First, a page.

What the average guy might call a con is known in the security world as social engineering. Social engineering is the criminal art of scamming a person into doing something or divulging sensitive information. These days, there are thousands of ways for con artists to pull off their tricks (See: Social Engineering: Eight Common Tactics). Here we look at some of the most common lines these people are using to fool their victims..
Social networking scams
“I’m traveling in London and I’ve lost my wallet. Can you wire some money?” Social networking sites have opened a whole new door for social engineering scams, according to Graham Cluley, senior technology consultant with U.K.-based security firm Sophos. One of the latest involves the criminal posing as a Facebook “friend.” They send a message or IM on Facebook claiming to be stuck in a foreign city and they say they need money.
“The claim is often that they were robbed while traveling and the person asks the Facebook friend to wire money so everything can be fixed,” said Cluley.
One can never be certain the person they are talking to on Facebook is actually the real person, he noted. Criminals are stealing passwords, hacking accounts and posing as friends for financial gain.
“If a person has chosen a bad password, or had it stolen through malware, it is easy for a con to wear that cloak of trustability,” said Cluley. “Once you have access to a person’s account, you can see who their spouse is, where they went on holiday the last time. It is easy to pretend to be someone you are not.”
“Someone has a secret crush on you! Download this application to find who it is!” Facebook has thousands of applications users can download. Superpoke is one example of a popular application many users download to enhance their Facebook experience. But many are not trustworthy, according to Cluley.
“It is impossible for Facebook to vet all of the applications people write,” he said.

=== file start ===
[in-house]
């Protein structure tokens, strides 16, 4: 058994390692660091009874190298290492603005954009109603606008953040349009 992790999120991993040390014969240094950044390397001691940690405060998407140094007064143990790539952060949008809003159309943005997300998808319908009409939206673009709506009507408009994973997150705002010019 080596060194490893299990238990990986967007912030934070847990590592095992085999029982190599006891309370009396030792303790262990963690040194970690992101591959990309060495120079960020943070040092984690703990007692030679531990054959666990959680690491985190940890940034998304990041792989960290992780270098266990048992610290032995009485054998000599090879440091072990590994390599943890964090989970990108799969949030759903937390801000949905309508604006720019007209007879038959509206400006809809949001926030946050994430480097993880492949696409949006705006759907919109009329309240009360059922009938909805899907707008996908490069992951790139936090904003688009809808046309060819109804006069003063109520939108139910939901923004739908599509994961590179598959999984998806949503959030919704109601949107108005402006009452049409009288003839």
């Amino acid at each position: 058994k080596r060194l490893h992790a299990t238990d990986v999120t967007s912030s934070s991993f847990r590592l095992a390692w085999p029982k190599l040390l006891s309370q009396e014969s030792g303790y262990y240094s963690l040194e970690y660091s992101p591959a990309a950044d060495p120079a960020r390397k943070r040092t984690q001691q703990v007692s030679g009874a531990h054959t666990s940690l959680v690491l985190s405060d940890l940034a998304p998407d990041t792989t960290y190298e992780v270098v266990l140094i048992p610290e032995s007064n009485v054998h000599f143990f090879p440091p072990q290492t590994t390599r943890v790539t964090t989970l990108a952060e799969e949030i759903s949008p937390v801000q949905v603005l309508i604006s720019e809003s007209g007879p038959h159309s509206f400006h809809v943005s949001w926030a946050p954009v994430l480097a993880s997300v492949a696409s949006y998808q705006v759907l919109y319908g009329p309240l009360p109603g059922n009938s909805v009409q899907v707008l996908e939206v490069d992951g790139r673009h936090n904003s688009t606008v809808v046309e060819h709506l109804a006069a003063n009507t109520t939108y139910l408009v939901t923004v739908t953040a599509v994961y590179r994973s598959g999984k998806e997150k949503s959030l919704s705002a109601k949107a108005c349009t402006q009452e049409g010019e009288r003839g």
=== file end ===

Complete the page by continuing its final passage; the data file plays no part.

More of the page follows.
Sophos, which tracks cybercrime trends, is seeing Facebook applications that install adware, which cause pop-up ads to appear on a user’s screen. The other danger, according to Cluley, is that installing many of these applications means you give a third-party access to your personal information on your profile.
“Even if they are legitimate, can you trust them to look after your data properly?” said Cluley. “A lot of these applications are really jokey. You don’t really need those. People should consider carefully which ones they choose to accept.”
“Did you see this video of you? Check out this link!” Sophos is also seeing an increase in Spam on Twitter, the popular social network where users “Tweet” quick one line messages to others in their network (Read: 3 Ways a Twitter Hack Can Hurt You).
A spam campaign on Twitter in recent weeks involved a Tweet that said “Did you see this video of you?”
“If you think the link is from a friend, you are much more likely to click on it,” said Cluley.
Unfortunately, users who clicked on the link ended up at a bogus site that only looked like the Twitter web site. Once there, unsuspecting Twitterers entered passwords, which then ended up in the hands of hackers.
“This is Chris from tech services. I’ve been notified of an infection on your computer.” Before there were computers, e-mail, web browsers and social network sites for communication, there was the phone. And although it may seem archaic now, it is still a handy way to pull off a social engineering scam, according to Chris Nickerson, founder of Lares, a Colorado-based security consultancy.
Nickerson said scammers often take advantage of a timely event to strike. The Downaup worm that is currently infecting many PCs is a good example (Read Downadup Worm Now Infects 1 in every 16 PCs). Nickerson’s firm conducts what he calls ‘Red Team Testing’ for clients using techniques that involve social engineering to see where a company is vulnerable.
“I will call someone and say “I’ve been informed that you’ve been infected with this worm.’ And then I walk them through a bunch of screens. They will see things like registry lines and start to get nervous with the technicality of it. Eventually, I say ‘Look, why don’t I fix this for you? Give me your password and I will deal with it and call you back when I am done.'”